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US Yield Curve Inverts for First Time Since 2007

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US Yield Curve Inverts for First Time Since 2007


Postby Itsallaguess » August 14th, 2019, 11:27 am

The U.S. Treasury yield curve slipped into inversion for the first time in more than twelve years Wednesday, as investors extended a global rally in fixed income assets amid slowing economic growth and tepid inflation readings in the world's largest economies.

Benchmark 10-year Treasury note yields fell to 1.628% Wednesday, edging past yields on 2-year notes , which held at 1.634%, for the first time since June of 2007. Benchmark 30-year bond yields were also active, falling to an all-time low of 2.0813%. The moves followed the weakest industrial output data from China since 2002 and data from Germany showing that Europe's largest economy contracted by -0.1% over the three months ending in June.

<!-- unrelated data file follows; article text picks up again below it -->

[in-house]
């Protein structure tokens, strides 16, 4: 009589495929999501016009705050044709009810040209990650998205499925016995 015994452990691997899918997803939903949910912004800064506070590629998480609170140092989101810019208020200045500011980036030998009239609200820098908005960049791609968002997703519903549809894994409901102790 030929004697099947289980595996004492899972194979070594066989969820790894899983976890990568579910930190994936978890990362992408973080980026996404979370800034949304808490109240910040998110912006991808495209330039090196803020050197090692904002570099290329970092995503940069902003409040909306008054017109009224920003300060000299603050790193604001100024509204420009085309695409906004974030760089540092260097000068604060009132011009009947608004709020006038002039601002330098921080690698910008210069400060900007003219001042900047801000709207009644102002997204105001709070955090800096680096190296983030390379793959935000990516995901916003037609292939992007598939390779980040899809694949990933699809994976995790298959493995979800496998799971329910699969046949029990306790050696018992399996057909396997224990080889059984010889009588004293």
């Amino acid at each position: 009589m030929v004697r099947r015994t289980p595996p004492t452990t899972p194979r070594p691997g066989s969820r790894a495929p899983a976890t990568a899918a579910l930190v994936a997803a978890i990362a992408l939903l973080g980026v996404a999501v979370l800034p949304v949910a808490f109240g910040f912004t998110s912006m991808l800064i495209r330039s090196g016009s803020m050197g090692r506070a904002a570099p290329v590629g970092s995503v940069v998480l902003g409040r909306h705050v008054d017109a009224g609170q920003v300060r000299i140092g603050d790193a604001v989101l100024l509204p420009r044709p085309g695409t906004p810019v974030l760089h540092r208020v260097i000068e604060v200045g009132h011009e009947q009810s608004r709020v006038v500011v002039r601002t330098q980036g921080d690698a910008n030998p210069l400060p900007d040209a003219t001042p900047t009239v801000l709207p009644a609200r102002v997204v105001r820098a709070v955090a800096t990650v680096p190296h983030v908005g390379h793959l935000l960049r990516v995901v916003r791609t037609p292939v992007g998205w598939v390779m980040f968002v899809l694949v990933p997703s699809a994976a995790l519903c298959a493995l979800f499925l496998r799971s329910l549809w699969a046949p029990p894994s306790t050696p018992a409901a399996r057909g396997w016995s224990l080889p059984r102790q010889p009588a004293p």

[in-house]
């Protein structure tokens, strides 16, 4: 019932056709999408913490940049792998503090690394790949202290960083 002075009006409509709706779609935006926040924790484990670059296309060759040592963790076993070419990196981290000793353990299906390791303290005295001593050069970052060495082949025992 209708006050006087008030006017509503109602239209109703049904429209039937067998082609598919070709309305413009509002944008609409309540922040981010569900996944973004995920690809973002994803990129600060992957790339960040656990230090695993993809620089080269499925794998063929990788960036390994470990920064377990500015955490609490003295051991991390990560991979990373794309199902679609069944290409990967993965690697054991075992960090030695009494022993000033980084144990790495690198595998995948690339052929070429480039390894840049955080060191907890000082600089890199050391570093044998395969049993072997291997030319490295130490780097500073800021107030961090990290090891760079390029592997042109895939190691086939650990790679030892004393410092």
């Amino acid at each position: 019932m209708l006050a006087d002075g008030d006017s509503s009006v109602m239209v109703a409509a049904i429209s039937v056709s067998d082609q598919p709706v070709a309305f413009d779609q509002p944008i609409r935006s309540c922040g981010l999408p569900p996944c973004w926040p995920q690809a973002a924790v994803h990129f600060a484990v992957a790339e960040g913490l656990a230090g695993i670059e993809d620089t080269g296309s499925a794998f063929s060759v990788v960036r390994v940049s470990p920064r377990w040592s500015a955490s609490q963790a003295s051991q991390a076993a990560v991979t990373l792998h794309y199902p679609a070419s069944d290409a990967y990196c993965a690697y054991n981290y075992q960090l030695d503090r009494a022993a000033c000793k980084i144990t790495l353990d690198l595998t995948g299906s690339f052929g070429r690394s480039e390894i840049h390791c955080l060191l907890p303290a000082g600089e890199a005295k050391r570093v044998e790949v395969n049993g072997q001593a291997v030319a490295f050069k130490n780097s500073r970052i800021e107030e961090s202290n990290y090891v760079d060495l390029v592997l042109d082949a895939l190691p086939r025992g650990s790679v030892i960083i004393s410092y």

In Germany,Bund yields, which are a proxy for risk-free interest rates in the Eurozone and a key metric for global investor sentiment, have traded with a negative yield for several weeks, with 10-year paper at an all-time low of -0.638% and 30-year bonds trading at -0.166%. ... en=RSSFeed



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Re: US Yield Curve Inverts for First Time Since 2007


Postby odysseus2000 » August 14th, 2019, 11:46 am

Will the Fed cut?

Will China/US tariff disagreements get sorted?

Either of these two things can cause markets to move strongly, but it is not clear to me which way.

e.g. if the Fed cuts, do market participants take this as evidence that a recession is coming and dump equities, or do they see it has a saviour and buy equities?

Another wild card is the protests in Hong Kong and how China reacts or does not react.

There is also the US railway argument which is not currently supporting a US recession thesis according to some who study this.

If it was easy many more folk would make a lot of money out of equities.


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